Hobsbawm and Ireland

James Daly james.irldaly at ntlworld.com
Fri Jul 4 04:00:48 MDT 2003


Thanks to Philip and Gary for their welcome contributions on Hobsbawm
and Ireland.

I'm afraid I was again selling a piano to a lady with wooden legs. I
really ought to sleep on these posts overnight, and hope for clarity
in the morning. I didn't mean to say that the NLR was "the most
radical opposition to the Irish struggle for 30 years". What I meant
to say was that for 30 years the NLR operated (mainly, as Philip says,
by abstention) from a *position* (tentatively held, perhaps -- but
that was enough) which was in *principle* the most radical opposition
possible to the Irish struggle -- the *two-nationist* position held by
Tom Nairn (co-author of the "Nairn-Anderson theses") and *published*,
but in his books, not in the NLR .

In principle that political position is that the Ulster Protestant
nation has a right to enforce its claim to its national territory, the
six counties of Northern Ireland. This was the position of BICO, the
"British and Irish Communist Organisation" of the time, which was
hyper-Stalinist (I use the term neutrally and purely informatively). I
have experienced their militantly *opposing* at conferences the ending
of British repressive legislation against republicans "pending the
democratic settlement of the Irish question", which means until the
war against the Irish imperialist onslaught on the Ulster nation was
successfully concluded, using all means necessary -- which in
principle would include UVF and UDA campaigns.

TV talking heads Professors Paul Bew ("David Trimble is the most
enlightened Unionist of the 20th century") and Patterson were for a
time members of that enormously energetic and influential group (the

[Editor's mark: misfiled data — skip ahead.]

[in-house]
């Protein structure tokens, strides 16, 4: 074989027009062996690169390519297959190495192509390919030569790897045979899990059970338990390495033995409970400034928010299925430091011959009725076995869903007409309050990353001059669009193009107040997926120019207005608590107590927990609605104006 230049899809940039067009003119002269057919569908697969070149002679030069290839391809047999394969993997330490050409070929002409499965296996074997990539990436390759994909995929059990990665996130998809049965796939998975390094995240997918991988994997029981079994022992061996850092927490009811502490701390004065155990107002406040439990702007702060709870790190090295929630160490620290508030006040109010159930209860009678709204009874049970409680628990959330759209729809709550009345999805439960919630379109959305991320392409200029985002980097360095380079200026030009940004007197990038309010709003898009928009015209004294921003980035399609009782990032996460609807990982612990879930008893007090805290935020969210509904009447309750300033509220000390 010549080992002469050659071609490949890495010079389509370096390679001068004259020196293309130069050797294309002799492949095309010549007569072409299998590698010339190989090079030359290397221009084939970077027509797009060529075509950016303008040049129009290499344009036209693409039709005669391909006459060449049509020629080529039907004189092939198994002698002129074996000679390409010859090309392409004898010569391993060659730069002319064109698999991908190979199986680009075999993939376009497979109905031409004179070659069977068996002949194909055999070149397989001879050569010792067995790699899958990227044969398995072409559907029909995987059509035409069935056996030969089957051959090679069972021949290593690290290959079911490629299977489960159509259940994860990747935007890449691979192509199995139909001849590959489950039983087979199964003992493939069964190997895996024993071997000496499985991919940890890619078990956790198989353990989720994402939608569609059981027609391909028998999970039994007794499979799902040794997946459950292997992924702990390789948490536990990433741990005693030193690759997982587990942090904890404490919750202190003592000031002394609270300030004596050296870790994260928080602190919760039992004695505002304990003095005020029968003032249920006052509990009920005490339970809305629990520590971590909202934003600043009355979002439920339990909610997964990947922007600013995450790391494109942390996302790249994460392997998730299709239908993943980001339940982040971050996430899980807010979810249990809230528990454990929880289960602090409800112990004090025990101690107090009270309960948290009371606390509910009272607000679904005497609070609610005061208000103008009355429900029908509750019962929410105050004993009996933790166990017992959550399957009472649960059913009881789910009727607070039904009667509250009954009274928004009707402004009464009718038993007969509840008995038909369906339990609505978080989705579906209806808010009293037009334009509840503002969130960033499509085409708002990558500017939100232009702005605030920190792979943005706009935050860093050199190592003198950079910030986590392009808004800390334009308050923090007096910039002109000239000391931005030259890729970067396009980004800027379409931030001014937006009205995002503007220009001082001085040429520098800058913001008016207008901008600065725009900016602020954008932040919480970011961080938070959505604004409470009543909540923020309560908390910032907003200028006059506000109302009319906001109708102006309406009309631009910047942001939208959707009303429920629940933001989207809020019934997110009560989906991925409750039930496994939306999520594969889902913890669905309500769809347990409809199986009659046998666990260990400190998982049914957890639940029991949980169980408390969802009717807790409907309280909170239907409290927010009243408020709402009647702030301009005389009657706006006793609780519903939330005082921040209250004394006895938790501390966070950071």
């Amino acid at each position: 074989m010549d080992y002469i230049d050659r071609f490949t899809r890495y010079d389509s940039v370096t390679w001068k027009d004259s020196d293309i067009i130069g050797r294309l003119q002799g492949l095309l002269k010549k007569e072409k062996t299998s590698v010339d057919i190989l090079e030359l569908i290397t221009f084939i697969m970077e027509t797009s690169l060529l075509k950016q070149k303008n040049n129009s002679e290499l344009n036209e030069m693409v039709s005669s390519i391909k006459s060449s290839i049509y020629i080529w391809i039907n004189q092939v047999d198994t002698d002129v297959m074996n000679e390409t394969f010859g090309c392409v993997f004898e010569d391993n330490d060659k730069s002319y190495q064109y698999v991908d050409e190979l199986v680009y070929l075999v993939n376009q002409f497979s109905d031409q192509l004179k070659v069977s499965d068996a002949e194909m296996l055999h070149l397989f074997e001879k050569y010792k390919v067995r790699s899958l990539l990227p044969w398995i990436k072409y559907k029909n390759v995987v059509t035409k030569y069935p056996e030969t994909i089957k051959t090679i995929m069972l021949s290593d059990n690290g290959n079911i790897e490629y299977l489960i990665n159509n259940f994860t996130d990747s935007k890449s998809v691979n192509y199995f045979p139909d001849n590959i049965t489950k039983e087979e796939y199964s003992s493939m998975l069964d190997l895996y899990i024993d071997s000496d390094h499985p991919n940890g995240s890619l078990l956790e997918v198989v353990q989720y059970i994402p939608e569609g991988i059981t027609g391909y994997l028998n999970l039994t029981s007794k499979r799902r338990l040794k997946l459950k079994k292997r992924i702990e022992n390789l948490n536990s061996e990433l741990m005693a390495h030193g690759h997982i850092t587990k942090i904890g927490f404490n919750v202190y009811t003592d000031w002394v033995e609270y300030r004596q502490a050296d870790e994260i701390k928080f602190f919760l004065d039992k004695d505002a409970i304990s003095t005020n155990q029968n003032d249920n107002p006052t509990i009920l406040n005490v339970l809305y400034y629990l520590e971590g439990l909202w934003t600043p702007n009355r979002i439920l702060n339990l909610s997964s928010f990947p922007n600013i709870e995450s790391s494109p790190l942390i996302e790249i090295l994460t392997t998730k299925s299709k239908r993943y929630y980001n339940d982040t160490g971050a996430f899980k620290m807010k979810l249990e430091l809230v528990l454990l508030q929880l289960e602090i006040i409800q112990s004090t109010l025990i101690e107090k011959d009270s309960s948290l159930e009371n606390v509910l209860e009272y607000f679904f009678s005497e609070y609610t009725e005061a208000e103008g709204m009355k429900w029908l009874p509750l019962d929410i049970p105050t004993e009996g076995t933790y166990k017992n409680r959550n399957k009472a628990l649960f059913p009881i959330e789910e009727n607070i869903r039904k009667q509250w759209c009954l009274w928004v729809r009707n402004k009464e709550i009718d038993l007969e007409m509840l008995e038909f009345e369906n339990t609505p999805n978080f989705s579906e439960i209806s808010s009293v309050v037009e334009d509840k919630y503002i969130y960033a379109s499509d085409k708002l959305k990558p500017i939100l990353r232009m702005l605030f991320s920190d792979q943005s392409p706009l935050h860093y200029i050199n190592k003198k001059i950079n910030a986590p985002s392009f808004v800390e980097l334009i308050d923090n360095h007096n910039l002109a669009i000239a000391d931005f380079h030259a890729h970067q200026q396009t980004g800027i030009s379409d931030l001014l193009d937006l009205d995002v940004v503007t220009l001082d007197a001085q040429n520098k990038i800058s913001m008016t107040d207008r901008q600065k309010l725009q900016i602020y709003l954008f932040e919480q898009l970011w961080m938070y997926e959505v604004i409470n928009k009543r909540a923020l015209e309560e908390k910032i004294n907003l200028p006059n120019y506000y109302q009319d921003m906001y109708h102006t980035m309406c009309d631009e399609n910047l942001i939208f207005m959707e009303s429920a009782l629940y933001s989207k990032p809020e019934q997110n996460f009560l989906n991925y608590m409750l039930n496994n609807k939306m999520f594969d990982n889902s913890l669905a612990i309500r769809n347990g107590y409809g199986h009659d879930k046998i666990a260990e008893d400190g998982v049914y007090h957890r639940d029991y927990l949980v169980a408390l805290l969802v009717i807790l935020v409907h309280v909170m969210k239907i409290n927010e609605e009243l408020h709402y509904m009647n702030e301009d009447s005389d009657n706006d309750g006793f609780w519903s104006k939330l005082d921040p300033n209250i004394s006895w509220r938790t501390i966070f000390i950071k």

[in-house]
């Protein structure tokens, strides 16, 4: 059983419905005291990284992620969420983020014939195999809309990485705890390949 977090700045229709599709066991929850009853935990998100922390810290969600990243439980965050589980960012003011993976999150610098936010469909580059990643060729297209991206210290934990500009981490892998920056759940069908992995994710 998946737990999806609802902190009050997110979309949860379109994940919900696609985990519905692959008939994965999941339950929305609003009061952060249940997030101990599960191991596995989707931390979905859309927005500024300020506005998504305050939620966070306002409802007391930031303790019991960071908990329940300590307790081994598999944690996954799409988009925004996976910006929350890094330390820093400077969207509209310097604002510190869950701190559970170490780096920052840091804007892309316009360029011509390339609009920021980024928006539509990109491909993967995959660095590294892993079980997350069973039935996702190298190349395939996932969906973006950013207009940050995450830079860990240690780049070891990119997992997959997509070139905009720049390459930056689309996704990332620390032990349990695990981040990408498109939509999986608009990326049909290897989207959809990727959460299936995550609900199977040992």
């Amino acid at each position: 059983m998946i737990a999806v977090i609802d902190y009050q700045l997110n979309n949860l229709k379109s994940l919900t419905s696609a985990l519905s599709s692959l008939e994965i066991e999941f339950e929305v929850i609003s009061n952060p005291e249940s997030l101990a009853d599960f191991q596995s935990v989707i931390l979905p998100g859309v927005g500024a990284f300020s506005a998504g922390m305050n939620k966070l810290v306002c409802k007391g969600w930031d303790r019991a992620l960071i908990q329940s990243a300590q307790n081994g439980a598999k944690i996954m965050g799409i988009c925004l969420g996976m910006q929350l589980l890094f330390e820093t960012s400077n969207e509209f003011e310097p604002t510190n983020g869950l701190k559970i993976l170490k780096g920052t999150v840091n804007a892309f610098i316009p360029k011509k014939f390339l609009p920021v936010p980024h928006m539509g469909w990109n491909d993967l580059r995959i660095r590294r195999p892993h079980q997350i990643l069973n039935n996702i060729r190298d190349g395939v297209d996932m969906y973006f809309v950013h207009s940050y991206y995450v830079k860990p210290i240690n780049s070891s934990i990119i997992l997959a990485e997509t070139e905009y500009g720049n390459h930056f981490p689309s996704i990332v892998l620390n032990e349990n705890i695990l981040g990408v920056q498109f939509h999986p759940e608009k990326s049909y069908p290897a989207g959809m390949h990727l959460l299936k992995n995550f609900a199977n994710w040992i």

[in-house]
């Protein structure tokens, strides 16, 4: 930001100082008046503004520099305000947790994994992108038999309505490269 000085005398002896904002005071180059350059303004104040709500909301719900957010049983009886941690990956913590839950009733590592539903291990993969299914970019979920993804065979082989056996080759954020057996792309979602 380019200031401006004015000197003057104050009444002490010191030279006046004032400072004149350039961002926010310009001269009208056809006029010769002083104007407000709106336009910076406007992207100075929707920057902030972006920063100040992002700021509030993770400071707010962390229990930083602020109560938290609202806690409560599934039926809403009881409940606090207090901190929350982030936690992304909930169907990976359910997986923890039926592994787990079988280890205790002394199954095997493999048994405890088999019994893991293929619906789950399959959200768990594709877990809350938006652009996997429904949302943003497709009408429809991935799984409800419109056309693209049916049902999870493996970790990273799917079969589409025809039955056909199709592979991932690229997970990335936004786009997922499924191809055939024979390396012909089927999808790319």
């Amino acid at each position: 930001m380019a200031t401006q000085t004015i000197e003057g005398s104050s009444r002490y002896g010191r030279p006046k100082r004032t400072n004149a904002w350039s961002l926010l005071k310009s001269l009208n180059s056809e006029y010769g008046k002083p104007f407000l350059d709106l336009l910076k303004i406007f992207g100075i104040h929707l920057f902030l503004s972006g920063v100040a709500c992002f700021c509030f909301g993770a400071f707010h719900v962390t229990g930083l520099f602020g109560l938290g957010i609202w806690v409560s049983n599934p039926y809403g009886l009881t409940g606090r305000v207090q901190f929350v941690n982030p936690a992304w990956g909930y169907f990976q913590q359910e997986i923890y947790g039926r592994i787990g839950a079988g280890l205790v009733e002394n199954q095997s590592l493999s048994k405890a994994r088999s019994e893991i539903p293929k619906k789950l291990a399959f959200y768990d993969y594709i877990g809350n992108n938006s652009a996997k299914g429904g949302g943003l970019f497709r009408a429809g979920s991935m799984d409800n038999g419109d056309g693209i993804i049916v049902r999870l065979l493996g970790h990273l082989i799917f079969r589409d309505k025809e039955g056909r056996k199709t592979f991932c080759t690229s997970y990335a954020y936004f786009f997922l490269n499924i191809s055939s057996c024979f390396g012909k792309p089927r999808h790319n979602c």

Moscow edition of Marx and Engels on Ireland acknowledges their
copyright on the translation of Engels's manuscript History of
Ireland).

When it was all over bar the shouting, Patterson's article on what the
NLR sees as the *real* Irish question, namely secularist reform of the
priest-ridden South (making them worthy of association with the
progressive North), was published. About the same time NLR published a
speech by Hobsbawm which implied that the British were the only nation
not to use torture. Professors Dennis O'Hearn and Sam Porter sent NLR
an article-length letter protesting both that speech and the (malign)
neglect of Ireland by the NLR for 25 years. This was rejected by the
editor Robin Blackburn, and a battle royal ensued, the writers
appealing to the editorial board, which eventually insisted on the
letter being published, though Blackburn replied claiming credit for
NLR's every little snippet on Ireland. Presumably for PR purposes
Terry Eagleton was later allowed an article arguing that there should
be a united Ireland for the sake of the Irish Protestants.

Commentators (including Dennis and Sam) have generally missed the
point of Tom Nairn's influence. In an off list e-mail to me Jim
Monaghan has noted it. Editorial board member Tariq Ali's (F I)
support for the Irish struggle seems to have ended about 1972 or 73 --
to be followed as far as I know by silence.  An in-depth history of
the resignations from the editorial board would be interesting.

Comradely,

James






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